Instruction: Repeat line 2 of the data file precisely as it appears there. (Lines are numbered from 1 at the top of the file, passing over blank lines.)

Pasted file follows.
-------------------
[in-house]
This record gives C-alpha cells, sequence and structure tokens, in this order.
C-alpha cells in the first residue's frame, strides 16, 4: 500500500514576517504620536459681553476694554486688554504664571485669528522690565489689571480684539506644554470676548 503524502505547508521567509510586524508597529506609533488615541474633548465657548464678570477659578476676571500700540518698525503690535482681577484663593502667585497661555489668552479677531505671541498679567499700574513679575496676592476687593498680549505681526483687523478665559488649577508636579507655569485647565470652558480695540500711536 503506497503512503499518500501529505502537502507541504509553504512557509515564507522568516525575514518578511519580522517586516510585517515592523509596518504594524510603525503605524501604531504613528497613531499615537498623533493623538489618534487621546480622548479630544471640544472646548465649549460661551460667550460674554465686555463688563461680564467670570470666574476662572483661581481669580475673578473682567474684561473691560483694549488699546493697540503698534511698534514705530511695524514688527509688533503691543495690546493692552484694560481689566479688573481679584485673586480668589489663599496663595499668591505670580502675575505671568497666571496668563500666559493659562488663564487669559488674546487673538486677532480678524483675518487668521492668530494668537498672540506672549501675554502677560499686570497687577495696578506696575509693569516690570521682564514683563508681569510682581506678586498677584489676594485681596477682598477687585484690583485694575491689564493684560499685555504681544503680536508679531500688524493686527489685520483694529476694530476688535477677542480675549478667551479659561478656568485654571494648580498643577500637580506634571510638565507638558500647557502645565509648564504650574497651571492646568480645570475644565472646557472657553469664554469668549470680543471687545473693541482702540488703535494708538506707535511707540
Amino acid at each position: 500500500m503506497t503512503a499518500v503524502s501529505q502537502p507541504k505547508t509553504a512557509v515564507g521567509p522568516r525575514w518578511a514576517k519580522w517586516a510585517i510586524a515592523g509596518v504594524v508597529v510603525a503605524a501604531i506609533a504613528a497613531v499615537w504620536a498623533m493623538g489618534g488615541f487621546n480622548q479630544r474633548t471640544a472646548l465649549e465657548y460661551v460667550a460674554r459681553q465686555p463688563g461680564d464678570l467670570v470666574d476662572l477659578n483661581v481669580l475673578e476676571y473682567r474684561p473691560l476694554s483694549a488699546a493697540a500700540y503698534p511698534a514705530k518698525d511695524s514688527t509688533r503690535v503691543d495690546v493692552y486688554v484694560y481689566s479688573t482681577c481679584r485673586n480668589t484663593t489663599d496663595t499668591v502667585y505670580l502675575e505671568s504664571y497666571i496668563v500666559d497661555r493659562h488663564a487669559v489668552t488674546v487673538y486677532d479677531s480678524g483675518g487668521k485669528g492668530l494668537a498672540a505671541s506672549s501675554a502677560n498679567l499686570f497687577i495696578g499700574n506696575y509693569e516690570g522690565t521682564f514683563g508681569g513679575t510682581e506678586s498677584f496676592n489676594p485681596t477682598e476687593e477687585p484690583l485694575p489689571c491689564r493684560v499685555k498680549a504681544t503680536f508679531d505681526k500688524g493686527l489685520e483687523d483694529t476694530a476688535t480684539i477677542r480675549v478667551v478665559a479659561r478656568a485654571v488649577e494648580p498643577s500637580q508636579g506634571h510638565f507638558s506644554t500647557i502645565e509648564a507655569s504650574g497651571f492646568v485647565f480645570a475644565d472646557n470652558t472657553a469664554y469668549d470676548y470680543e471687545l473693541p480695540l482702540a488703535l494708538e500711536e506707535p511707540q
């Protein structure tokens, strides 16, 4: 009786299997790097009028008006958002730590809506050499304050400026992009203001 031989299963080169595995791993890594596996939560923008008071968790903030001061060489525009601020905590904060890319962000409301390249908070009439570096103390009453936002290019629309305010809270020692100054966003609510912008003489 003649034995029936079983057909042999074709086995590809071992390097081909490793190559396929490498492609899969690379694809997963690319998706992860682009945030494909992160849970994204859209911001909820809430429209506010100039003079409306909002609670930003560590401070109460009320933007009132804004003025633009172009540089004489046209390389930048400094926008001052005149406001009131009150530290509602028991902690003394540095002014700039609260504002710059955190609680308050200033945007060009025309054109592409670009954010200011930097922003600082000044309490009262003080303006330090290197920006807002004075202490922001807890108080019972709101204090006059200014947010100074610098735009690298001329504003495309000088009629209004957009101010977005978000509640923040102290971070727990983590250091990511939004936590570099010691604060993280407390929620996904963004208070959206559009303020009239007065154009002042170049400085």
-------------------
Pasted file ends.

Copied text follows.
This record gives C-alpha cells, sequence and structure tokens, in this order.